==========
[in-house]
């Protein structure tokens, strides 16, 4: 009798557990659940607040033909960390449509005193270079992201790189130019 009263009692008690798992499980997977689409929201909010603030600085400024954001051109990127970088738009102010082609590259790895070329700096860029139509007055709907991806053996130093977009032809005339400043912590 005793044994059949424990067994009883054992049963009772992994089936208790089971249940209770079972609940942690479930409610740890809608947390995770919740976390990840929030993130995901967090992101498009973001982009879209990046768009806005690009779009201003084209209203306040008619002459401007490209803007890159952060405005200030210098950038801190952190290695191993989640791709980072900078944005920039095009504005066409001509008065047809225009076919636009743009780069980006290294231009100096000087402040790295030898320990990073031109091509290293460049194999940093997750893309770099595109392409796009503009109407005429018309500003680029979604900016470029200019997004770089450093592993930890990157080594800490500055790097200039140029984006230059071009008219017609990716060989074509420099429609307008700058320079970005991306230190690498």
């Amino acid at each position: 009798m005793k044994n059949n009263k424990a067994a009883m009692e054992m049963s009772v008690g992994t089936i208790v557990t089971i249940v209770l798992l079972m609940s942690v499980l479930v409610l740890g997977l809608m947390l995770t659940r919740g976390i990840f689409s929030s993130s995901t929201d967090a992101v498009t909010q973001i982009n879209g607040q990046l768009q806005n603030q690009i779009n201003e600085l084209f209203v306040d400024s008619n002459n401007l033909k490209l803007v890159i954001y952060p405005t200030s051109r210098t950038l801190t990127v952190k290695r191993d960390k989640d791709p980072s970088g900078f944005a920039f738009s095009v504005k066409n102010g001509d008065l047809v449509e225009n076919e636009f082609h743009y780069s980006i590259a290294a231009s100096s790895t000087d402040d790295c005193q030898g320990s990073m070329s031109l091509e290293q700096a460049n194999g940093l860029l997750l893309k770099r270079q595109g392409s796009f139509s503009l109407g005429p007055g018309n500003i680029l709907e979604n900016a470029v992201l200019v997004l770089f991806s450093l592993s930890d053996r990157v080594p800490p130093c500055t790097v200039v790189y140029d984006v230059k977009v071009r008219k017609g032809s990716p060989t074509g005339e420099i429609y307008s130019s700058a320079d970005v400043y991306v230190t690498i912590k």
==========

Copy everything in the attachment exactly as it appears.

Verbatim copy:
[in-house]
């Protein structure tokens, strides 16, 4: 009798557990659940607040033909960390449509005193270079992201790189130019 009263009692008690798992499980997977689409929201909010603030600085400024954001051109990127970088738009102010082609590259790895070329700096860029139509007055709907991806053996130093977009032809005339400043912590 005793044994059949424990067994009883054992049963009772992994089936208790089971249940209770079972609940942690479930409610740890809608947390995770919740976390990840929030993130995901967090992101498009973001982009879209990046768009806005690009779009201003084209209203306040008619002459401007490209803007890159952060405005200030210098950038801190952190290695191993989640791709980072900078944005920039095009504005066409001509008065047809225009076919636009743009780069980006290294231009100096000087402040790295030898320990990073031109091509290293460049194999940093997750893309770099595109392409796009503009109407005429018309500003680029979604900016470029200019997004770089450093592993930890990157080594800490500055790097200039140029984006230059071009008219017609990716060989074509420099429609307008700058320079970005991306230190690498």
């Amino acid at each position: 009798m005793k044994n059949n009263k424990a067994a009883m009692e054992m049963s009772v008690g992994t089936i208790v557990t089971i249940v209770l798992l079972m609940s942690v499980l479930v409610l740890g997977l809608m947390l995770t659940r919740g976390i990840f689409s929030s993130s995901t929201d967090a992101v498009t909010q973001i982009n879209g607040q990046l768009q806005n603030q690009i779009n201003e600085l084209f209203v306040d400024s008619n002459n401007l033909k490209l803007v890159i954001y952060p405005t200030s051109r210098t950038l801190t990127v952190k290695r191993d960390k989640d791709p980072s970088g900078f944005a920039f738009s095009v504005k066409n102010g001509d008065l047809v449509e225009n076919e636009f082609h743009y780069s980006i590259a290294a231009s100096s790895t000087d402040d790295c005193q030898g320990s990073m070329s031109l091509e290293q700096a460049n194999g940093l860029l997750l893309k770099r270079q595109g392409s796009f139509s503009l109407g005429p007055g018309n500003i680029l709907e979604n900016a470029v992201l200019v997004l770089f991806s450093l592993s930890d053996r990157v080594p800490p130093c500055t790097v200039v790189y140029d984006v230059k977009v071009r008219k017609g032809s990716p060989t074509g005339e420099i429609y307008s130019s700058a320079d970005v400043y991306v230190t690498i912590k």